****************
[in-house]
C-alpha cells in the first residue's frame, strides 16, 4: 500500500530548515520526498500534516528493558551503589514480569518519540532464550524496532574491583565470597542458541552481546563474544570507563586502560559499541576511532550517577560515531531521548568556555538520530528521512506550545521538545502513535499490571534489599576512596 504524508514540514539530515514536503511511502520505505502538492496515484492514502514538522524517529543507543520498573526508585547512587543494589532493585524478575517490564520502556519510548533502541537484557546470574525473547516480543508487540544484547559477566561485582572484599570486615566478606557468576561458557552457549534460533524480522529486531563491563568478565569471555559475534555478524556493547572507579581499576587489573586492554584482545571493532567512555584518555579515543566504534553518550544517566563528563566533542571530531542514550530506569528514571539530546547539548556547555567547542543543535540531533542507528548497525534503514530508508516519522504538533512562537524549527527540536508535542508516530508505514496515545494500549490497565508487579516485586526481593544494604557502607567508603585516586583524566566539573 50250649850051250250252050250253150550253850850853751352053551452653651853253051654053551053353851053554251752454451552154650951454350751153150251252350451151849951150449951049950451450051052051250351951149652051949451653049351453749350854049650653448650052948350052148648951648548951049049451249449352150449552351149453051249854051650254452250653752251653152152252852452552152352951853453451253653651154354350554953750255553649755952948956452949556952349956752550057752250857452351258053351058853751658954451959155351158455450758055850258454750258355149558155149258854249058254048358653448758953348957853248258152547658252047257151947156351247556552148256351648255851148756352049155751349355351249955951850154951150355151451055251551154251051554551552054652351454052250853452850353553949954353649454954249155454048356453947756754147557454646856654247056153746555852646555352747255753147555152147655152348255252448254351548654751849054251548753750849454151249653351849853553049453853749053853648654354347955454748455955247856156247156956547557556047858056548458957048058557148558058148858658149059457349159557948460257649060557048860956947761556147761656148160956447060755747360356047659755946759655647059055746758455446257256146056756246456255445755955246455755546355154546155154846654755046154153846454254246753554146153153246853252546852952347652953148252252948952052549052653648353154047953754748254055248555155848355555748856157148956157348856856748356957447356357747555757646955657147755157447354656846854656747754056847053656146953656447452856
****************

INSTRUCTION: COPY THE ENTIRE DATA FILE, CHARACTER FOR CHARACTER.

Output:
[in-house]
C-alpha cells in the first residue's frame, strides 16, 4: 500500500530548515520526498500534516528493558551503589514480569518519540532464550524496532574491583565470597542458541552481546563474544570507563586502560559499541576511532550517577560515531531521548568556555538520530528521512506550545521538545502513535499490571534489599576512596 504524508514540514539530515514536503511511502520505505502538492496515484492514502514538522524517529543507543520498573526508585547512587543494589532493585524478575517490564520502556519510548533502541537484557546470574525473547516480543508487540544484547559477566561485582572484599570486615566478606557468576561458557552457549534460533524480522529486531563491563568478565569471555559475534555478524556493547572507579581499576587489573586492554584482545571493532567512555584518555579515543566504534553518550544517566563528563566533542571530531542514550530506569528514571539530546547539548556547555567547542543543535540531533542507528548497525534503514530508508516519522504538533512562537524549527527540536508535542508516530508505514496515545494500549490497565508487579516485586526481593544494604557502607567508603585516586583524566566539573 50250649850051250250252050250253150550253850850853751352053551452653651853253051654053551053353851053554251752454451552154650951454350751153150251252350451151849951150449951049950451450051052051250351951149652051949451653049351453749350854049650653448650052948350052148648951648548951049049451249449352150449552351149453051249854051650254452250653752251653152152252852452552152352951853453451253653651154354350554953750255553649755952948956452949556952349956752550057752250857452351258053351058853751658954451959155351158455450758055850258454750258355149558155149258854249058254048358653448758953348957853248258152547658252047257151947156351247556552148256351648255851148756352049155751349355351249955951850154951150355151451055251551154251051554551552054652351454052250853452850353553949954353649454954249155454048356453947756754147557454646856654247056153746555852646555352747255753147555152147655152348255252448254351548654751849054251548753750849454151249653351849853553049453853749053853648654354347955454748455955247856156247156956547557556047858056548458957048058557148558058148858658149059457349159557948460257649060557048860956947761556147761656148160956447060755747360356047659755946759655647059055746758455446257256146056756246456255445755955246455755546355154546155154846654755046154153846454254246753554146153153246853252546852952347652953148252252948952052549052653648353154047953754748254055248555155848355555748856157148956157348856856748356957447356357747555757646955657147755157447354656846854656747754056847053656146953656447452856